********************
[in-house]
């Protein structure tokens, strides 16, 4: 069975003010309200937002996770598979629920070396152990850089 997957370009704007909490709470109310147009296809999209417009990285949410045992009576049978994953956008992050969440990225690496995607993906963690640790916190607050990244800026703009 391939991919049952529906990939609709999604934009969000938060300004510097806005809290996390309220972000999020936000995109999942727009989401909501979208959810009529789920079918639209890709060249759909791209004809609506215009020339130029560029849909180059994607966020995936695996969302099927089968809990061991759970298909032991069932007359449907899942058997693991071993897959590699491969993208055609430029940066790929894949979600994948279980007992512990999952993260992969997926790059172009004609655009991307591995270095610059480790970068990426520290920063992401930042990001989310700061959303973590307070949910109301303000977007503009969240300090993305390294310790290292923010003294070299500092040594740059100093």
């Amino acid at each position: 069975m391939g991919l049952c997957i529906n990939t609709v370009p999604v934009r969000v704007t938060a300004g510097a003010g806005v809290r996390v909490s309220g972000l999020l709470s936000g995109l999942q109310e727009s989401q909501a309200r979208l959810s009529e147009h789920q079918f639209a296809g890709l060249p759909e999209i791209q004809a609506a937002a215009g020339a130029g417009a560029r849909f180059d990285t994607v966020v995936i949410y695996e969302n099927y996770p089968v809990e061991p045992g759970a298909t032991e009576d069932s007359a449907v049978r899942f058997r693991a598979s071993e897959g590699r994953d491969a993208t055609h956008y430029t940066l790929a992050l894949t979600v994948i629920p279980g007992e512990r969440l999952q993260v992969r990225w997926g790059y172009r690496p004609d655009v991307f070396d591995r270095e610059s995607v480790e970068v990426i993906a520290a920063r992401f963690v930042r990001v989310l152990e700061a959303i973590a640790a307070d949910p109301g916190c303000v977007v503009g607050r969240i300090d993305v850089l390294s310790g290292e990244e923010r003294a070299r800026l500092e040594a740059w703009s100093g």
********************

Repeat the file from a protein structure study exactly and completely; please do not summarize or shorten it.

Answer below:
[in-house]
């Protein structure tokens, strides 16, 4: 069975003010309200937002996770598979629920070396152990850089 997957370009704007909490709470109310147009296809999209417009990285949410045992009576049978994953956008992050969440990225690496995607993906963690640790916190607050990244800026703009 391939991919049952529906990939609709999604934009969000938060300004510097806005809290996390309220972000999020936000995109999942727009989401909501979208959810009529789920079918639209890709060249759909791209004809609506215009020339130029560029849909180059994607966020995936695996969302099927089968809990061991759970298909032991069932007359449907899942058997693991071993897959590699491969993208055609430029940066790929894949979600994948279980007992512990999952993260992969997926790059172009004609655009991307591995270095610059480790970068990426520290920063992401930042990001989310700061959303973590307070949910109301303000977007503009969240300090993305390294310790290292923010003294070299500092040594740059100093």
């Amino acid at each position: 069975m391939g991919l049952c997957i529906n990939t609709v370009p999604v934009r969000v704007t938060a300004g510097a003010g806005v809290r996390v909490s309220g972000l999020l709470s936000g995109l999942q109310e727009s989401q909501a309200r979208l959810s009529e147009h789920q079918f639209a296809g890709l060249p759909e999209i791209q004809a609506a937002a215009g020339a130029g417009a560029r849909f180059d990285t994607v966020v995936i949410y695996e969302n099927y996770p089968v809990e061991p045992g759970a298909t032991e009576d069932s007359a449907v049978r899942f058997r693991a598979s071993e897959g590699r994953d491969a993208t055609h956008y430029t940066l790929a992050l894949t979600v994948i629920p279980g007992e512990r969440l999952q993260v992969r990225w997926g790059y172009r690496p004609d655009v991307f070396d591995r270095e610059s995607v480790e970068v990426i993906a520290a920063r992401f963690v930042r990001v989310l152990e700061a959303i973590a640790a307070d949910p109301g916190c303000v977007v503009g607050r969240i300090d993305v850089l390294s310790g290292e990244e923010r003294a070299r800026l500092e040594a740059w703009s100093g």